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Basic special relativity problem

  • Thread starter Ned Stark
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  • #1
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Homework Statement



Andrew is at rest in frame S and observes Bob moving to the right (frame S0 is
bobs rest frame) with speed v. On the ground, a distance L to the right of Andrew, is a lamp.
At the instant that bob passes Andrew (as observed in frame S), the lamp emits a flash of light

At what time (in frame S0) does the light reach bob?

Homework Equations



Δt'=γΔt
Δx'=(1/γ)Δx
γ=1/sqrt(1-(v/c)^2)

The Attempt at a Solution



Ive tried this problem using two methods, though I am not sure which one is correct, if any.
---------------------------
attempt 1)

let the instant that bob passes Andrew occur at t=0 and x=0

in frame S, bob recieves the light at t = L/(v + c), but bobs clock runs slower by a factor of gamma

so in S0, bob recieves the light at t'=γ*L/(v + c).

But wouldnt this imply that in bobs frame, the flash moves at velocity v+c? which violates the postulate that the speed of light is the same in any frame.

attempt 2)

in bobs frame, the lamp is moving towards him at speed v, so the distance to the lamp in frame S0 is contracted to L'=(1/γ)*L.

and in S0 the flash travels at speed c, so in S0, the flash reaches bob at time t'= L/(c*γ)


------------

i am leaning towards attempt 2, however in bobs frame, would the flash of light occur before bob passes andrew?
 

Answers and Replies

  • #2
Doc Al
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attempt 1)

let the instant that bob passes Andrew occur at t=0 and x=0

in frame S, bob recieves the light at t = L/(v + c), but bobs clock runs slower by a factor of gamma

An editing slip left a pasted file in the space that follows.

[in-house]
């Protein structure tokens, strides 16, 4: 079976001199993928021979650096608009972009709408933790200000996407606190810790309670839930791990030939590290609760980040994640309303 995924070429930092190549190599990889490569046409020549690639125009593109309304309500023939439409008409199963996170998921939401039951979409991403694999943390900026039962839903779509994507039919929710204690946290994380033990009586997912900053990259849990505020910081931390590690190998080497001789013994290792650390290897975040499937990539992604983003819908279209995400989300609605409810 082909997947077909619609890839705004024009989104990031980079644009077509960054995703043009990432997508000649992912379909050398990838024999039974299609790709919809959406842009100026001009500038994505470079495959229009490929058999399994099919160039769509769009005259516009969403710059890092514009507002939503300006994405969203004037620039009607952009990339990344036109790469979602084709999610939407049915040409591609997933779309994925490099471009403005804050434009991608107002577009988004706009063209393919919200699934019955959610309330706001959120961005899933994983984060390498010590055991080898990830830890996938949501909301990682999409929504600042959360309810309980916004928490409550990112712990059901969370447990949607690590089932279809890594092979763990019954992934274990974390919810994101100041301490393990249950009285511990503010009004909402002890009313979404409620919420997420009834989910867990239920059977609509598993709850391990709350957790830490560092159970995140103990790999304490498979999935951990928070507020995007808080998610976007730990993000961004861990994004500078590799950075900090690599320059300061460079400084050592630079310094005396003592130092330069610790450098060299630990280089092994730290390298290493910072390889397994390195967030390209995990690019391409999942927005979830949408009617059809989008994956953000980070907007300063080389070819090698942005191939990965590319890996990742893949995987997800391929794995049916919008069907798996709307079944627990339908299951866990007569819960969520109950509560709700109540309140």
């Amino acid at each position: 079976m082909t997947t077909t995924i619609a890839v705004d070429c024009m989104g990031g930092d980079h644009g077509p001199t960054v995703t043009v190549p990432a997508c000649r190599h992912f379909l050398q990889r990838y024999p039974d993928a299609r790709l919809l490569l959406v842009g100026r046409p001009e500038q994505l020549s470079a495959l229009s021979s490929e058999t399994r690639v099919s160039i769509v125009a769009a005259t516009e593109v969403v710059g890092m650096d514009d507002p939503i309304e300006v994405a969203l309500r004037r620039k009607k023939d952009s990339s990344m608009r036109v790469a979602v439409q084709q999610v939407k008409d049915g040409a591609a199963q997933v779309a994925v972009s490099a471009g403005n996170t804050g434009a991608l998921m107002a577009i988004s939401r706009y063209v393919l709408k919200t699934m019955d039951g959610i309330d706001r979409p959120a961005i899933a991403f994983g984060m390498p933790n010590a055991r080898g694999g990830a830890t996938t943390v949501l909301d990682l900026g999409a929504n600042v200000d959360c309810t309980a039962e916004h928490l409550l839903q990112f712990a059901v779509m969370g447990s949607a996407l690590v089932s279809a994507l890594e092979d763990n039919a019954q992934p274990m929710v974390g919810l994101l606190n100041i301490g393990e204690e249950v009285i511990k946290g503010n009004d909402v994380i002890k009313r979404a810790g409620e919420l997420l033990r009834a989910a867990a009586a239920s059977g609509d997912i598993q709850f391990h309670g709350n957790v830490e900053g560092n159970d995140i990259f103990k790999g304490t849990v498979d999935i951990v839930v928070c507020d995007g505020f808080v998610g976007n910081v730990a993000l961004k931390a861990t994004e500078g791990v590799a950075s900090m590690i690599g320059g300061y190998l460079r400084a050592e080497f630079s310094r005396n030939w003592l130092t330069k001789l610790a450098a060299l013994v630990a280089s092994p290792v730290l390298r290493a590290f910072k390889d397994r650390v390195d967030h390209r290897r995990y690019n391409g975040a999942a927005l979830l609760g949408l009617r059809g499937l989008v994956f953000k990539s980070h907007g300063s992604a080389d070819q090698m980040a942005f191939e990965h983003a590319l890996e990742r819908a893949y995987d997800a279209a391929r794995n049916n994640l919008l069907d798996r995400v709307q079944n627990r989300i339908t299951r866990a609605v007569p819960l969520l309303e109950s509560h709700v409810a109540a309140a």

so in S0, bob recieves the light at t'=γ*L/(v + c).
Sounds good to me.

But wouldnt this imply that in bobs frame, the flash moves at velocity v+c? which violates the postulate that the speed of light is the same in any frame.
No. Why would you think that?

attempt 2)

in bobs frame, the lamp is moving towards him at speed v, so the distance to the lamp in frame S0 is contracted to L'=(1/γ)*L.

and in S0 the flash travels at speed c, so in S0, the flash reaches bob at time t'= L/(c*γ)
This attempt fails because in Bob's frame the light does not flash when Andrew passes Bob. You neglected the relativity of simultaneity.

Attempt 1 wins!
 
  • #3
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Is it correct to say that in andrews frame, the relative velocity between the flash and bob is c+v?

That seems kinda funky.

But i do get what your saying about relativity of simultinaity. I drew a Minkowski diagram for bobs frame, and sure enough, in bobs frame the lamp does not flash at the same time as when bob passes andrew.
 
  • #4
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Is it correct to say that in andrews frame, the relative velocity between the flash and bob is c+v?

That seems kinda funky
actually It doesnt seem to funky now that Ive thought about it some more. the important thing is that is bobs inertial frame, the speed of light relative to him is c
 
  • #5
Doc Al
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actually It doesnt seem to funky now that Ive thought about it some more. the important thing is that is bobs inertial frame, the speed of light relative to him is c
Good! Looks like you figured it out.

The rate at which Bob and the flash approach each other as seen in Andrew's frame is often called the closing speed to distinguish it from relative velocity, which means something different. The closing speed of two objects can be greater than c, since it's not really the speed of anything. But the relative velocity of two objects can never exceed c.
 

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